In the last few months, major Russian newspapers, that have been critical of the government, have been attacked by hackers. Currently, Novaya Gazeta, highly respected for its investigative reporting, has had its web site shut down by hackers for a week (via a powerful DDOS attack). Novaya Gazeta publishes three issues a week, and its reporting is picked up globally via its web site. Novaya Gazeta's reporting has certainly upset some people, as four of their reporters have been murdered in the past nine years. Last November, hackers broke into the web site of mass audience (circulation of a million) daily Moskovsky Komsomolets, and destroyed most of the text and picture files in the papers' digital archive. Counting these attacks, and a recent series of attacks on neighbors of Russia, this sort of thing has happened four times in the last three years.
First it was Russian computer hackers (and cyber crime gangs) shutting down Internet service in a neighboring country that had offended the Russian government. That happened back in 2007 to Estonia. Two years ago, it was Georgia (whose leader had regularly insulted Russian leader Vladimir Putin, often in a very personal way.) Last year it's Kyrgyzstan, which was resisting Russian attempts to control world access to Kyrgyzstan's oil and natural gas fields.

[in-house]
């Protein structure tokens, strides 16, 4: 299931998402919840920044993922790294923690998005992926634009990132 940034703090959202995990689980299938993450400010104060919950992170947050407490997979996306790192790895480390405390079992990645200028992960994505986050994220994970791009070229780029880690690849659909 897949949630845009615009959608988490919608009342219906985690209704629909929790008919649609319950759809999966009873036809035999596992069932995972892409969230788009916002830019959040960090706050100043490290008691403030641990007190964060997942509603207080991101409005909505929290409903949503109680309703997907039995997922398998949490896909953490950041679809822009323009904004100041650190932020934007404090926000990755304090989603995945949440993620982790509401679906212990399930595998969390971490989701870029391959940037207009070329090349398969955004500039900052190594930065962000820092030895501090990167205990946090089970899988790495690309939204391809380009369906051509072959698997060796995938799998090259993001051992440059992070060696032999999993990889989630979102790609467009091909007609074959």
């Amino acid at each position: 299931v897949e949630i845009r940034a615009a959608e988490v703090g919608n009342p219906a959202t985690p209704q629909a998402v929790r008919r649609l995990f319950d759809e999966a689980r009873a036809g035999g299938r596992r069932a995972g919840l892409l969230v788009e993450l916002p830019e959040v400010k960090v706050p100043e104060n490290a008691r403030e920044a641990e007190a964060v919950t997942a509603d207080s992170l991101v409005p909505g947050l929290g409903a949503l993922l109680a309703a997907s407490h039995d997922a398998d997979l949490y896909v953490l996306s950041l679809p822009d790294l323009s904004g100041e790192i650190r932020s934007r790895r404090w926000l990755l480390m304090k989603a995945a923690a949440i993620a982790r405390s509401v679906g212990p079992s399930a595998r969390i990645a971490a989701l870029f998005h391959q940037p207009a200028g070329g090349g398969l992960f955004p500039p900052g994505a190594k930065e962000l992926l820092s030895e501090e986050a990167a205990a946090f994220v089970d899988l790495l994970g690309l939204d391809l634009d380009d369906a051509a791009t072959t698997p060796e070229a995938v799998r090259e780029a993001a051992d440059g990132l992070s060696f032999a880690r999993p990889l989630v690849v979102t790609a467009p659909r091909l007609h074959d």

Estonia concluded that the weeks of Cyber War attacks it endured three years ago were not an act of war. Or, rather, the attacks were not carried out by the Russian government, but at the behest of the government by Russian hackers angry at Estonia. Some Internet security researchers believe that the attacks were the result of efforts by a small number of hackers, who had access to thousands of captive (or "zombie") PCs. Some of the zombies were located in Russian government offices. But that's not unusual, as government PCs worldwide tend to be less well protected than those in large corporations. It is believed that other governments are behind similar attacks that temporarily shut down politically embarrassing web sites. This is becoming very common, and often the attacks are ones where only a particular government would benefit.
Russia used the same technique two years ago against Georgia, although this time the DDOS attacks were preceded by a well planned Information War campaign against Georgia (and in favor of Russia.) The Georgia Internet operations were accompanied by Russian troops invading as well. This was more of a raid, than an actual march of conquest. Both the Russian CyberWarriors, and combat troops, did a lot of damage in Georgia, and then withdrew. The operations against Kyrgyzstan were meant to intimidate, and persuade the Kyrgyz to do an oil deal that is favorable to Russia. So far, this CyberBullying tactic seems to be working.
Russia denies that the government is behind these attacks in any way. But Russia is a notorious sanctuary for Internet based criminal operations, and the Russian secret police have (for czar, commissar and the current elected officials) been using gangsters to do dirty work for centuries. Often, the people responsible are the "usual suspects."